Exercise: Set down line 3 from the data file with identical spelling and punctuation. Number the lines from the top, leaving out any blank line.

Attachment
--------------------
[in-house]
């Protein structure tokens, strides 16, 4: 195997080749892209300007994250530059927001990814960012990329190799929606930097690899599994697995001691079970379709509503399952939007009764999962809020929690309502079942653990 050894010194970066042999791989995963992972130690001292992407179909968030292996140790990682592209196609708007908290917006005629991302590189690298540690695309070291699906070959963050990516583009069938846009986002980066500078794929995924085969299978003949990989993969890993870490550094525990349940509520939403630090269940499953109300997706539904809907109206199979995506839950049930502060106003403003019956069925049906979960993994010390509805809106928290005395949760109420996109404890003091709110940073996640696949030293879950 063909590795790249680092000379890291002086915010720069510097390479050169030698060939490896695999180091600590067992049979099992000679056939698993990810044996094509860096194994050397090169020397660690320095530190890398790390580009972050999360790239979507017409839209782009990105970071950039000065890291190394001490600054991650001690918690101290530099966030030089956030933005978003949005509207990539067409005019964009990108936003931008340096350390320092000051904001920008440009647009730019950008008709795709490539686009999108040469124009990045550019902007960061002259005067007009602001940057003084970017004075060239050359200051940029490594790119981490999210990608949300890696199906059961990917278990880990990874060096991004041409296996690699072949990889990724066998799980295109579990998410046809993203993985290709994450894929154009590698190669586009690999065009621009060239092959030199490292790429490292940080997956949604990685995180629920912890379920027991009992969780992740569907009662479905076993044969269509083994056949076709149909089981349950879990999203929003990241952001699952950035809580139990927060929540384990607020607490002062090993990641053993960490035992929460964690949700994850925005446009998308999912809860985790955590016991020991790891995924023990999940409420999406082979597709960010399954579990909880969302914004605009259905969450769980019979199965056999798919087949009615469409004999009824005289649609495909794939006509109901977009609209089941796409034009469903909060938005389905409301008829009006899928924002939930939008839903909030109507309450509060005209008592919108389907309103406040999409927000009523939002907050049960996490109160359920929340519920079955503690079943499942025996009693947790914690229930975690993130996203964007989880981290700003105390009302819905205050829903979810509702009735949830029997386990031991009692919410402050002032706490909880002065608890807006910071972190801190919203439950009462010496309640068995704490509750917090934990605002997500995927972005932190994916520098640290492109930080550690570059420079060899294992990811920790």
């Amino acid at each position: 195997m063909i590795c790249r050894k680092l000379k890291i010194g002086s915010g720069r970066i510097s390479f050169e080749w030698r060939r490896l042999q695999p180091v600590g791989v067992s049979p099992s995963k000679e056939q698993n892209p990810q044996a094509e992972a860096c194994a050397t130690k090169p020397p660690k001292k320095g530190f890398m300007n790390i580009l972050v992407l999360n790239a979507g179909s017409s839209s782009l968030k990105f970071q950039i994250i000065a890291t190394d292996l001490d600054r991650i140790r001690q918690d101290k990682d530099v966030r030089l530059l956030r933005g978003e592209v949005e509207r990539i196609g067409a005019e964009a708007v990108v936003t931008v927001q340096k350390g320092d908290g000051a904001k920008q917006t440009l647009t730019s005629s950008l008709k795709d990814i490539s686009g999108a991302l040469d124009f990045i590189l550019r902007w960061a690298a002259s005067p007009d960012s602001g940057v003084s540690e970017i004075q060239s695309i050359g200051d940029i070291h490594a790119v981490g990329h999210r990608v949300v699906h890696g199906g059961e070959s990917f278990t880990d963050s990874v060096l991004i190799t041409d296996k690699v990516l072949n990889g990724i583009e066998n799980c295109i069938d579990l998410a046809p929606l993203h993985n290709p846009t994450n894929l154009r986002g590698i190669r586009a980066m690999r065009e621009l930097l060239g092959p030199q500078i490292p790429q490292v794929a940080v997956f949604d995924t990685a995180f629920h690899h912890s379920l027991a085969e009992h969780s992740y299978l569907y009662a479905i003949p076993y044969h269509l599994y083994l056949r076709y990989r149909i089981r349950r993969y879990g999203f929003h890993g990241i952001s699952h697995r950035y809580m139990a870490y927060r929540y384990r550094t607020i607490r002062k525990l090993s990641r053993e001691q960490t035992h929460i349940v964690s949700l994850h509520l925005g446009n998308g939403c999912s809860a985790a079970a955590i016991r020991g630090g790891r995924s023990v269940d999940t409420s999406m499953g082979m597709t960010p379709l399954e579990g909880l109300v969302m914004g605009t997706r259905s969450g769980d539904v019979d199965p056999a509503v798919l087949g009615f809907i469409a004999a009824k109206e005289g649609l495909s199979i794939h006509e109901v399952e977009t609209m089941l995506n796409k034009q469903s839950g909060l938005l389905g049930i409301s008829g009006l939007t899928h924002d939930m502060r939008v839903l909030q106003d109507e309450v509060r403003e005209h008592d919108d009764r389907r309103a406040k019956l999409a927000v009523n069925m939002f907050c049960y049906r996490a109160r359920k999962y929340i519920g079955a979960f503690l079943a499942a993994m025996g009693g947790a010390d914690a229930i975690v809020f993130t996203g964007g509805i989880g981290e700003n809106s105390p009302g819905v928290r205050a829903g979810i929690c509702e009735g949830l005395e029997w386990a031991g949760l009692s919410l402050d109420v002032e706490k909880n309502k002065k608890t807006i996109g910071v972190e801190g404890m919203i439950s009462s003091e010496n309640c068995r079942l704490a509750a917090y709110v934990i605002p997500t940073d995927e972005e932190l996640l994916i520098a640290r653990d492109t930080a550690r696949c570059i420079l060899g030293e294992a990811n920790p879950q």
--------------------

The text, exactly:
């Amino acid at each position: 195997m063909i590795c790249r050894k680092l000379k890291i010194g002086s915010g720069r970066i510097s390479f050169e080749w030698r060939r490896l042999q695999p180091v600590g791989v067992s049979p099992s995963k000679e056939q698993n892209p990810q044996a094509e992972a860096c194994a050397t130690k090169p020397p660690k001292k320095g530190f890398m300007n790390i580009l972050v992407l999360n790239a979507g179909s017409s839209s782009l968030k990105f970071q950039i994250i000065a890291t190394d292996l001490d600054r991650i140790r001690q918690d101290k990682d530099v966030r030089l530059l956030r933005g978003e592209v949005e509207r990539i196609g067409a005019e964009a708007v990108v936003t931008v927001q340096k350390g320092d908290g000051a904001k920008q917006t440009l647009t730019s005629s950008l008709k795709d990814i490539s686009g999108a991302l040469d124009f990045i590189l550019r902007w960061a690298a002259s005067p007009d960012s602001g940057v003084s540690e970017i004075q060239s695309i050359g200051d940029i070291h490594a790119v981490g990329h999210r990608v949300v699906h890696g199906g059961e070959s990917f278990t880990d963050s990874v060096l991004i190799t041409d296996k690699v990516l072949n990889g990724i583009e066998n799980c295109i069938d579990l998410a046809p929606l993203h993985n290709p846009t994450n894929l154009r986002g590698i190669r586009a980066m690999r065009e621009l930097l060239g092959p030199q500078i490292p790429q490292v794929a940080v997956f949604d995924t990685a995180f629920h690899h912890s379920l027991a085969e009992h969780s992740y299978l569907y009662a479905i003949p076993y044969h269509l599994y083994l056949r076709y990989r149909i089981r349950r993969y879990g999203f929003h890993g990241i952001s699952h697995r950035y809580m139990a870490y927060r929540y384990r550094t607020i607490r002062k525990l090993s990641r053993e001691q960490t035992h929460i349940v964690s949700l994850h509520l925005g446009n998308g939403c999912s809860a985790a079970a955590i016991r020991g630090g790891r995924s023990v269940d999940t409420s999406m499953g082979m597709t960010p379709l399954e579990g909880l109300v969302m914004g605009t997706r259905s969450g769980d539904v019979d199965p056999a509503v798919l087949g009615f809907i469409a004999a009824k109206e005289g649609l495909s199979i794939h006509e109901v399952e977009t609209m089941l995506n796409k034009q469903s839950g909060l938005l389905g049930i409301s008829g009006l939007t899928h924002d939930m502060r939008v839903l909030q106003d109507e309450v509060r403003e005209h008592d919108d009764r389907r309103a406040k019956l999409a927000v009523n069925m939002f907050c049960y049906r996490a109160r359920k999962y929340i519920g079955a979960f503690l079943a499942a993994m025996g009693g947790a010390d914690a229930i975690v809020f993130t996203g964007g509805i989880g981290e700003n809106s105390p009302g819905v928290r205050a829903g979810i929690c509702e009735g949830l005395e029997w386990a031991g949760l009692s919410l402050d109420v002032e706490k909880n309502k002065k608890t807006i996109g910071v972190e801190g404890m919203i439950s009462s003091e010496n309640c068995r079942l704490a509750a917090y709110v934990i605002p997500t940073d995927e972005e932190l996640l994916i520098a640290r653990d492109t930080a550690r696949c570059i420079l060899g030293e294992a990811n920790p879950q």